When a friend I had not seen for a long time invited me out for a brunch the other day, as expected, we talked a bit about the politics of the day, one of his passions.
The atmosphere in the last week had been so charged with one single by-election so I knew his favourite topic will show up. After sharing some pleasantries, my friend began the next conversation which I obviously saw coming – politics.
He asked for my views on the most topical discussion in town. I could see he was just testing the waters so when I was not forthcoming with any comments, out of the blue, he provided his own answer in the form of advice.
He said, “If you want a dip-stick of the politics to expect in December 2024, I will urge you to follow what is going on”. He was obviously referring to the by-election at Assin North which was coming off a few days later on Tuesday, June 27, 2023.
Seeing I was not too interested in the topic he had raised, he quickly switched on to something else after I promised him I will try and follow the by-election and perhaps take a cue for a future article. Our brunch meeting was well enjoyed at this stage.
I do not know what or who to blame but I have simply been a bit apprehensive of the politics of excessive noise and the uneasiness that some by-elections and even general elections in the past have caused. The politics of disrespect, abuse and bigotry over time have cost us our peace and tranquillity. Should we open our doors once again to such uneasiness? I asked myself.
For my friend’s sake and for the sake of educating myself, I decided to stay glued to my television and radio and follow the happenings of the day. I even went on social media many more times than I will ordinarily do just to see if I could pick up signs that could be characteristics of the 2024 election as my friend was leading me to.
Surprisingly, come the close of the day last Tuesday, the Assin North by-election gave me a mix of expectations for 2024. There were more positive lessons than negative ones despite the apprehensions. Was that what my friend was trying to introduce me to?
The by-election seemed to me like a nerve centre for both of the leading political parties, New Patriotic Party (NPP) and National Democratic Congress (NDC). It caused over 200 Members of Parliament to be absent from the House, necessitating a cancellation of the business for the day.
Assin North had to move the President of the Republic to cross over to mount a campaign platform, likewise the former President and flag bearer for the NDC. Assin North saw the likes of the Majority Leader in Parliament, Ministers of State, Executive of both NPP and NDC and prominent individuals with political affiliations move over to the constituency. As one gathered, hotels and guest houses were fully booked in the area.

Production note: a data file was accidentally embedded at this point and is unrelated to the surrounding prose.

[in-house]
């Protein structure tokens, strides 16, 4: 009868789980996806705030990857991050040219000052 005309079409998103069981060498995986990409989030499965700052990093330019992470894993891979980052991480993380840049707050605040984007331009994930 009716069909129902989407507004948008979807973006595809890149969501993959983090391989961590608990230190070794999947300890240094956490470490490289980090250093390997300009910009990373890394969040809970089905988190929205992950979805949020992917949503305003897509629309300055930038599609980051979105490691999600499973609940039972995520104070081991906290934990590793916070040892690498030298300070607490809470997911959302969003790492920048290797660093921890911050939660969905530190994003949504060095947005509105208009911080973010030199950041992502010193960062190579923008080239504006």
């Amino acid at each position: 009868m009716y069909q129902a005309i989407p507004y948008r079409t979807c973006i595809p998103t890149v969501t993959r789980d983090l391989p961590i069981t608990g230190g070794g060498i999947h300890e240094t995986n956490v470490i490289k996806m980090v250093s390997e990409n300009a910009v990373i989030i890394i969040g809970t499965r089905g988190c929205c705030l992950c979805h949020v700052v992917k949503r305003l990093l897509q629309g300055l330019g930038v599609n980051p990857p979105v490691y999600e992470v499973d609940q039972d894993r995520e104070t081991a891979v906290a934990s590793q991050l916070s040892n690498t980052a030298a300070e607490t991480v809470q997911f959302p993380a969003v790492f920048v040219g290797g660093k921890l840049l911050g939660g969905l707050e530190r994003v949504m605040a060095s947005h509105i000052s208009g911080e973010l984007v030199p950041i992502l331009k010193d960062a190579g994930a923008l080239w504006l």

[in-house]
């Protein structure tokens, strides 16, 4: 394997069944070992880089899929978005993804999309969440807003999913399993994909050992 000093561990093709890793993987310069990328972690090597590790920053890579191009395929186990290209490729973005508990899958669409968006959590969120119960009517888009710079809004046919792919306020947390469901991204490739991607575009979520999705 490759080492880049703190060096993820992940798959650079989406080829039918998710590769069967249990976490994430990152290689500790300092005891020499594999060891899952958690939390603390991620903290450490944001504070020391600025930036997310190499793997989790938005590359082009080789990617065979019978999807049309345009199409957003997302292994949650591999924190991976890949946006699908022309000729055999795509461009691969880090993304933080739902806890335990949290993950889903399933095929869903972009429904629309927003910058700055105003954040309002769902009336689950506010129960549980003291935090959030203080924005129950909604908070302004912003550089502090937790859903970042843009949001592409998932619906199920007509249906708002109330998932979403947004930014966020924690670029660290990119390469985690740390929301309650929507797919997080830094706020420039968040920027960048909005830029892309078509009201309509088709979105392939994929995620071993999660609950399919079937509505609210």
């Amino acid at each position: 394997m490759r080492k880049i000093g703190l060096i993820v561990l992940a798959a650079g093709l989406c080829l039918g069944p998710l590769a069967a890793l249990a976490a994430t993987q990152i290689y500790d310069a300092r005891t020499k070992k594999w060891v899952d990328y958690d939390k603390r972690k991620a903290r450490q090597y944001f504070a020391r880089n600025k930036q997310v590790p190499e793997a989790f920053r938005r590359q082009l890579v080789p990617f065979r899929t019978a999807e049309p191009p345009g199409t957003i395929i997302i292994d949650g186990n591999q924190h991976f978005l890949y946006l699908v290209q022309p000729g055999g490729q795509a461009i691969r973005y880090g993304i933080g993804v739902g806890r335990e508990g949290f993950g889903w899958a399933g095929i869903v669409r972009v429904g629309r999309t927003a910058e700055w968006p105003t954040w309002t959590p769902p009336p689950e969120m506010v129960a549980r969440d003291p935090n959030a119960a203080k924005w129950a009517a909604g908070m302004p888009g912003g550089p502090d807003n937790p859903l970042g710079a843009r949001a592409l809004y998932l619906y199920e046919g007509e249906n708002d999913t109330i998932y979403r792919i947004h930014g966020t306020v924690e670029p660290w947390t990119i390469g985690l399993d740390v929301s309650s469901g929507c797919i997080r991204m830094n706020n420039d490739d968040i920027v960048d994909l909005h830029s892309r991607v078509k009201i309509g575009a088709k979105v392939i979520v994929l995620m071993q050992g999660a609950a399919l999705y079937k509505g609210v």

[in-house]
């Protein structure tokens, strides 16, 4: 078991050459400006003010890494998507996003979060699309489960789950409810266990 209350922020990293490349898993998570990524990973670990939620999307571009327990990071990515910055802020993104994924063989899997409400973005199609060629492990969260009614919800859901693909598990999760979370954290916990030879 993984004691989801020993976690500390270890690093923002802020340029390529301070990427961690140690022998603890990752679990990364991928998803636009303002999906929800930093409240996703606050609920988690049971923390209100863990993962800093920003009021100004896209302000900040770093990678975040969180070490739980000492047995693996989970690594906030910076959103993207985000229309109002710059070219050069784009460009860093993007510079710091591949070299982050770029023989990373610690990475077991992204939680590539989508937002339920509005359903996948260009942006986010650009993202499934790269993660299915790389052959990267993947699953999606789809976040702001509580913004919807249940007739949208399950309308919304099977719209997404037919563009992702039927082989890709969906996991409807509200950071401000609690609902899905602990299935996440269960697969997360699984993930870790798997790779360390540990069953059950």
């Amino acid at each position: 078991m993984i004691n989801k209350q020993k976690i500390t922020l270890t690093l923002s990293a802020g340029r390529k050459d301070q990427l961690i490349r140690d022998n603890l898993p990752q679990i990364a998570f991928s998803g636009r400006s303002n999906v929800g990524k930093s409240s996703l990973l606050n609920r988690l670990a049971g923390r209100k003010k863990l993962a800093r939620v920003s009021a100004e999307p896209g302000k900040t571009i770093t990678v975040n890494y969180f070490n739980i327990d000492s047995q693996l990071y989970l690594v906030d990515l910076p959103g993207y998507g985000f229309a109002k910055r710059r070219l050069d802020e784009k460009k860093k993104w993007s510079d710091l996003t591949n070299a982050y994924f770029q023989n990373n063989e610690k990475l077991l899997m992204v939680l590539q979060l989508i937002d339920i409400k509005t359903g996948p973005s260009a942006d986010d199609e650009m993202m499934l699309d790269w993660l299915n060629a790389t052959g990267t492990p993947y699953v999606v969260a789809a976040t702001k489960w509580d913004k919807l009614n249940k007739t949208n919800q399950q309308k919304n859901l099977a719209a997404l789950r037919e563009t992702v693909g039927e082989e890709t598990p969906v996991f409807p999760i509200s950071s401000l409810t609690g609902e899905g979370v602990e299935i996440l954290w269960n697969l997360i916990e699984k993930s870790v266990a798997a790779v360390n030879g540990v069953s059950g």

So what must have moved the lows and the highs to travel to Assin North between last weekend and the day of the election even though they do not vote in that constituency?
Perhaps the most convincing reason is what one political analyst alluded to in a television discussion on the day of the election. He said that while the NDC looked desperately for the plus one to add to their numbers in Parliament, NPP was on an assertive campaign to show that despite the difficulties in the economy, all was not lost and there was hope of bouncing back.
NDC has had a last laugh and certainly, Ghana is a winner as I recalled the future, gazing my eyes on 2024. It has been calm and seemingly quiet since the peaceful declaration of the results. It tells one that if there was anyone who was ready to disturb the peace and cause mayhem, they had been shamed because the Ghana Police Force led by its efficient IGP, gave no chance for any misdemeanour.
When I spoke to my friend 24 hours after the election, he pointed out to me that the calmness and peace in the area and in the country confirms what he was driving at during our brunch meeting. I have saluted him since.
Most voters invariably look for an environment of peace and calmness during an election period. The atmosphere can boil but voters would like to see a quick return to peace and tranquillity so normal life can go on.
I have taken my friend’s words and caution on board and seriously too. I have looked at Assin North. I have studied the dynamics of the by-election. I am convinced that we shall survive 2024 even though the initial dynamics may present confusion and sometimes anarchy. It is all part of the route to success.
We certainly will overcome as Assin North has taught all of us. Peace and tranquillity will prevail come December 2024.
That is my verdict.